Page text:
Any policy or strategy designed to address reproductive health or domestic violence should include reproductive coercion as an issue, in order to ensure women experiencing this type of violence and control have access services and supports which respond to their specific needs.

Reproductive coercion needs to be considered in domestic violence screening. Screening within abortion provision settings are vital if we are to connect supports to women whose lives are impacted by reproductive coercion. Where universal screening is not possible, the emerging trends in our data indicate targeted screening for reproductive coercion should include:

  • CALD and ATSI women; 
  • Women between the ages of 20 and 30 presenting for abortion care; and 
  • Women presenting for assistance with pregnancies of a higher gestation.

Safety planning and harm reduction intervention for this group of women needs to include steps to ensure access to emergency contraception, access to pregnancy testing in domestic violence settings, and support to access forms of contraception that are less susceptible to detection and tampering.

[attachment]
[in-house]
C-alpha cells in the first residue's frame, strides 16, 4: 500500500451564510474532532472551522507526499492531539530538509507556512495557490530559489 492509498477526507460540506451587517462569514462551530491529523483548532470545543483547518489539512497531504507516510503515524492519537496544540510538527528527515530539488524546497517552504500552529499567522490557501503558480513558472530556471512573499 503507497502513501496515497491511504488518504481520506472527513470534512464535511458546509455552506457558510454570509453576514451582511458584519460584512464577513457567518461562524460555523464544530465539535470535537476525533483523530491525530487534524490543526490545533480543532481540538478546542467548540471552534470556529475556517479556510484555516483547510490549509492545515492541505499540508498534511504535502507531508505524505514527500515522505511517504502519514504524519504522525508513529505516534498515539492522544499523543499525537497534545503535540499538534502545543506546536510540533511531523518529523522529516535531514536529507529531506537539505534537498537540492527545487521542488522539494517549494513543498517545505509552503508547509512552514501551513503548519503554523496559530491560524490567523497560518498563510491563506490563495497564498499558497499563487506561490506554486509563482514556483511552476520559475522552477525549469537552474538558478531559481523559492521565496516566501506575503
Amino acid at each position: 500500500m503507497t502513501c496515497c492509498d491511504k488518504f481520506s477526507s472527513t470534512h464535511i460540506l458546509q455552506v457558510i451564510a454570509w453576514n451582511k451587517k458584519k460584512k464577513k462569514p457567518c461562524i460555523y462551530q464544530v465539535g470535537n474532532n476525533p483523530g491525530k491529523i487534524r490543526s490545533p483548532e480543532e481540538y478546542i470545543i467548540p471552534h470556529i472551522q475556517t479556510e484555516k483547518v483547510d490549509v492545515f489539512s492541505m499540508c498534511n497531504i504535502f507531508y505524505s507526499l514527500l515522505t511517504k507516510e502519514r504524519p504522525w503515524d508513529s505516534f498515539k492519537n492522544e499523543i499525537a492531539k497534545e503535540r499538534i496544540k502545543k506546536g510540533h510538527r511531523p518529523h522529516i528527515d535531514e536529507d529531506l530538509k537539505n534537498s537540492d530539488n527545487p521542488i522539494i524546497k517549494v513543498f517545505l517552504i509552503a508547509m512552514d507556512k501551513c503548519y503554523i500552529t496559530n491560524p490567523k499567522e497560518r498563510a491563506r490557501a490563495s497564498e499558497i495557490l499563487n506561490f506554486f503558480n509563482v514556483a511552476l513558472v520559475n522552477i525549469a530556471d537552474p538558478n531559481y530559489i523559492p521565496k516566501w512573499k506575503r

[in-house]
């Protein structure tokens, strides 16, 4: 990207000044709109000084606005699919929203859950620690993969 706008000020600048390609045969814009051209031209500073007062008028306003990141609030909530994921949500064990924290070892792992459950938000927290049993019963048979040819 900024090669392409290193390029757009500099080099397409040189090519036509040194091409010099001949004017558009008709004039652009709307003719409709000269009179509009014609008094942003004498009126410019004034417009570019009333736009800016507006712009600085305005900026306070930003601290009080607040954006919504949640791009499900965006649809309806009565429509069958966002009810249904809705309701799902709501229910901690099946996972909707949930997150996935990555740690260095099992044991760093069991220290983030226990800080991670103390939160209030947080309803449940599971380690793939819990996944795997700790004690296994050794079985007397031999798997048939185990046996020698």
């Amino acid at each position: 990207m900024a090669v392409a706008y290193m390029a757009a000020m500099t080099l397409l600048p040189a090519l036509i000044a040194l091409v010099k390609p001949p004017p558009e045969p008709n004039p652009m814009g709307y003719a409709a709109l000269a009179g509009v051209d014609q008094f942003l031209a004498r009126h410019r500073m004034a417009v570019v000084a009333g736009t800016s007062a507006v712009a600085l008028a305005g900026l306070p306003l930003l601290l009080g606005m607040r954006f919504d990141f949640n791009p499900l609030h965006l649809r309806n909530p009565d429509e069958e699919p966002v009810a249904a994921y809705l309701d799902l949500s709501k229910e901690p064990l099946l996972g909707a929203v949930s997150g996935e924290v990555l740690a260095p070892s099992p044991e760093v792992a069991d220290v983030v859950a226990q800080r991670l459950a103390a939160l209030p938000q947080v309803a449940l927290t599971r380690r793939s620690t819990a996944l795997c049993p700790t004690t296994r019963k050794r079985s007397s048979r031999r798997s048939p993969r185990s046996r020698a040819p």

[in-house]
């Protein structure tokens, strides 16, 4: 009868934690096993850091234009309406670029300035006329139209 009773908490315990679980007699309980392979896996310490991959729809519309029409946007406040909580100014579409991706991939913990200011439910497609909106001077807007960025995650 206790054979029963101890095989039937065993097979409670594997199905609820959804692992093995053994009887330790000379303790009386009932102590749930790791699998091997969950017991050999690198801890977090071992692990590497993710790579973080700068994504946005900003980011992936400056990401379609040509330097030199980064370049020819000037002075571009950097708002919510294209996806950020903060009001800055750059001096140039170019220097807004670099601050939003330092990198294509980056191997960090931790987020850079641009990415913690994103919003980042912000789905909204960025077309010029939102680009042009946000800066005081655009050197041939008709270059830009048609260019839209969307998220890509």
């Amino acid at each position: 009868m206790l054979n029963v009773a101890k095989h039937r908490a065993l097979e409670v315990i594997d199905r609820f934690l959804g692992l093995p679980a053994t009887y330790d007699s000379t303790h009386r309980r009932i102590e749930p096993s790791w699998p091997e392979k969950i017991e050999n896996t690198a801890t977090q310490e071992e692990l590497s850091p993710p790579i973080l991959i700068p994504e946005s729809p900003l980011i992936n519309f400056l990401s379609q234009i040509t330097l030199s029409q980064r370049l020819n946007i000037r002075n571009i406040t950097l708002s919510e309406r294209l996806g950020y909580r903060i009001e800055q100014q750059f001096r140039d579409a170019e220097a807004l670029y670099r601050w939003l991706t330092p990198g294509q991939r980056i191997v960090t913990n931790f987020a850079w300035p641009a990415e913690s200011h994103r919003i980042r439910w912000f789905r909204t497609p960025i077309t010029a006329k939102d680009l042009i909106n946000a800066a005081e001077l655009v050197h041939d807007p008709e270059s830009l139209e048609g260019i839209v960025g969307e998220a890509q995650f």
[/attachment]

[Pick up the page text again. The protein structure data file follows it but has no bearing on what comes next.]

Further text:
References:

1. E Miller, M Decker, H McCauley, D Tancredi, R Levenson, J Waldman, P Schoenwald, J Silverman, ‘Pregnancy Coercion, Intimate Partner Violence and Unintended Pregnancy’ (2010) 81 Contraception 316. Available online at http://www.contraceptionjournal.org/article/S0010-7824%2809%2900522-8/abstract.

2. E Miller, H McCauley, D Tancredi, M Decker, H Anderson and J Silverman, ‘Recent Reproductive Coercion and Unintended Pregnancy Among Female Planning Clients’ (2014) 89 Contraception 122.3.

3. Reproductive and Sexual Coercion American College of Obstetricians and Gynaecologists, Committee on Health Care for Underserved Women: Comittee Opinion Number 554, February 2013. Available online at http://www.acog.org/~/media/Committee%20Opinions/Committee%20on%20Health%20Care%20for%20Underserved%20Women/co554.pdf?dmc=1&ts=20130206T0531420146

4. A Moore, L Frohwirth, E Miller, 'Male reproductive control of women who have experienced intimate partner violence in the United States' Social Science and Medicine 2010, 70 (11): 1737-1744. Online at http://europepmc.org/abstract/MED/20359808

5. E Miller, B Jordan, R Levenson and J Silverman, ‘Reproductive Coercion: Connecting the Dots Between Partner Violence and Unintended Pregnancy’ (2010) 81 Contraception 457; Available online at https://www.arhp.org/publications-and-resources/contraception-journal/june-2010.

6. C Williams, U Larsen, and L McCloskey, ‘Intimate Partner Violence and Women’s Contraceptive Use’ (2008) 14 Violence Against Women 1382. Online at http://vaw.sagepub.com/content/14/12/1382.abstract.

 

Last modified on: 21 March 2017
Reproductive coercion
21 March 2017